The state Senate gave final legislative approval yesterday to a bill that would stop construction on utility projects across Long Island Sound for one year.

The moratorium would halt the installation of a 24-mile electricity cable that would run below the sound from New Haven Harbor to Brookhaven, N.Y. The project, which is nearing construction, has been approved by the Connecticut Siting Council and the state Department of Environmental Protection.

Under the bill, the state would also conduct a comprehensive environmental assessment of the sound and a plan for future utility projects.

“The one-year moratorium would permit crucial study and investigation of energy cables across the sound,” said Sen. Don Williams, D-Killingly, the co-chairman of the Environment Committee. “We must ensure that we do not damage the environment of the Long Island Sound in a permanent way or in a way that takes decades to repair.”

The bill has had strong bipartisan support from shoreline area lawmakers. It was approved overwhelmingly in both chambers — 31-2 in the Senate and 138-11 last week in the House.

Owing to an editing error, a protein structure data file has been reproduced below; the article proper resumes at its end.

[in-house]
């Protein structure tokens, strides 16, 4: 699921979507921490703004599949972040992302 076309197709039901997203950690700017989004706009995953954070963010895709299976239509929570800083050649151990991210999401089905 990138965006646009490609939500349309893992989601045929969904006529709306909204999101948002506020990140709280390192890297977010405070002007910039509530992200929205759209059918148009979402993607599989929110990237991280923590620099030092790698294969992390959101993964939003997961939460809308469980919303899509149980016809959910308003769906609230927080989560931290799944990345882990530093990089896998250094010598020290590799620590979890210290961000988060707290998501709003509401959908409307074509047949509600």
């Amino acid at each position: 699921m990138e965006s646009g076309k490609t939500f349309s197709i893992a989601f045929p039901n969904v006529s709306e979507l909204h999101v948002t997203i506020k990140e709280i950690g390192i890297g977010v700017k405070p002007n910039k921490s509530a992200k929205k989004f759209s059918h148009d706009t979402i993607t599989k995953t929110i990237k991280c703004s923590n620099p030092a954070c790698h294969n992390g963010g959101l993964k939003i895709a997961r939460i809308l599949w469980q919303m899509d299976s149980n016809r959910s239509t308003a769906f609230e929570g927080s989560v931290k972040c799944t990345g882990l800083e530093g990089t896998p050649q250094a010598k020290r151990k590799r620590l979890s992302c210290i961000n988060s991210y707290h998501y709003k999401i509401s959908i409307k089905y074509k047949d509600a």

The bill now goes to Gov. John G. Rowland for final approval.

Christopher Cooper, Rowland’s spokesman, said the governor has not decided whether he will sign the bill. Rowland has asked state Attorney General Richard Blumenthal to examine whether a moratorium that would include the approved power line project is constitutional, and whether Cross Sound Cable would have grounds to sue the state, Cooper said.

Rowland is expected to sign an executive order Friday that would stop for six months construction on any utility proposals that have not been approved, Cooper said.

Blumenthal said Wednesday that the legislature’s moratorium is constitutional.

“I must continue to urge that the governor sign the moratorium measure as the only sure and effective means to prevent severe and irreparable harm to the sound,” he said.

There are currently several proposals to install electricity cables and gas pipelines from Connecticut to Long Island, in addition to the existing cables and pipelines that have been under the sound for years.

Blumenthal and the city of New Haven have appealed the Siting Council’s approval of the Cross Sound Cable project in court.

–Associated Press